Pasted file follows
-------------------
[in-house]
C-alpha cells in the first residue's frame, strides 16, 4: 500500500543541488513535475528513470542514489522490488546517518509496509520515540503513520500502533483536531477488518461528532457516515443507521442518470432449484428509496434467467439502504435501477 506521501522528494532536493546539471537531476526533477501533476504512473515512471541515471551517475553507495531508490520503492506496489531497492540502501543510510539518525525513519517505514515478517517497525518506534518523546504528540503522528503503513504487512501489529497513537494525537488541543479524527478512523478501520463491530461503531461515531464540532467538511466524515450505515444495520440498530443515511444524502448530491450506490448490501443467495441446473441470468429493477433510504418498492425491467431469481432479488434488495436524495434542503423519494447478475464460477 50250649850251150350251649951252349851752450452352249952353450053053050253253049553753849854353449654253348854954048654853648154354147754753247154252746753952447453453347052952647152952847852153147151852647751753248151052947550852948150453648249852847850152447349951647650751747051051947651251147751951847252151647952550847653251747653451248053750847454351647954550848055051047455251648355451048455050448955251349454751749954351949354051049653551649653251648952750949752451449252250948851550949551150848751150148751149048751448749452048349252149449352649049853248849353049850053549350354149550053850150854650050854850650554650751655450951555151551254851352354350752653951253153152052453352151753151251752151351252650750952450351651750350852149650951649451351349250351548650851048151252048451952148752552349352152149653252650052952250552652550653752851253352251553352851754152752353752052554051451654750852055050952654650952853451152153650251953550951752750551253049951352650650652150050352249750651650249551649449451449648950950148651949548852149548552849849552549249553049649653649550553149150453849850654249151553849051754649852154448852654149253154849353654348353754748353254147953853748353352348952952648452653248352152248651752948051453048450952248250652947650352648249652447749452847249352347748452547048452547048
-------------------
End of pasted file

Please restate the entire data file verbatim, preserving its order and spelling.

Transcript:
[in-house]
C-alpha cells in the first residue's frame, strides 16, 4: 500500500543541488513535475528513470542514489522490488546517518509496509520515540503513520500502533483536531477488518461528532457516515443507521442518470432449484428509496434467467439502504435501477 506521501522528494532536493546539471537531476526533477501533476504512473515512471541515471551517475553507495531508490520503492506496489531497492540502501543510510539518525525513519517505514515478517517497525518506534518523546504528540503522528503503513504487512501489529497513537494525537488541543479524527478512523478501520463491530461503531461515531464540532467538511466524515450505515444495520440498530443515511444524502448530491450506490448490501443467495441446473441470468429493477433510504418498492425491467431469481432479488434488495436524495434542503423519494447478475464460477 50250649850251150350251649951252349851752450452352249952353450053053050253253049553753849854353449654253348854954048654853648154354147754753247154252746753952447453453347052952647152952847852153147151852647751753248151052947550852948150453648249852847850152447349951647650751747051051947651251147751951847252151647952550847653251747653451248053750847454351647954550848055051047455251648355451048455050448955251349454751749954351949354051049653551649653251648952750949752451449252250948851550949551150848751150148751149048751448749452048349252149449352649049853248849353049850053549350354149550053850150854650050854850650554650751655450951555151551254851352354350752653951253153152052453352151753151251752151351252650750952450351651750350852149650951649451351349250351548650851048151252048451952148752552349352152149653252650052952250552652550653752851253352251553352851754152752353752052554051451654750852055050952654650952853451152153650251953550951752750551253049951352650650652150050352249750651650249551649449451449648950950148651949548852149548552849849552549249553049649653649550553149150453849850654249151553849051754649852154448852654149253154849353654348353754748353254147953853748353352348952952648452653248352152248651752948051453048450952248250652947650352648249652447749452847249352347748452547048452547048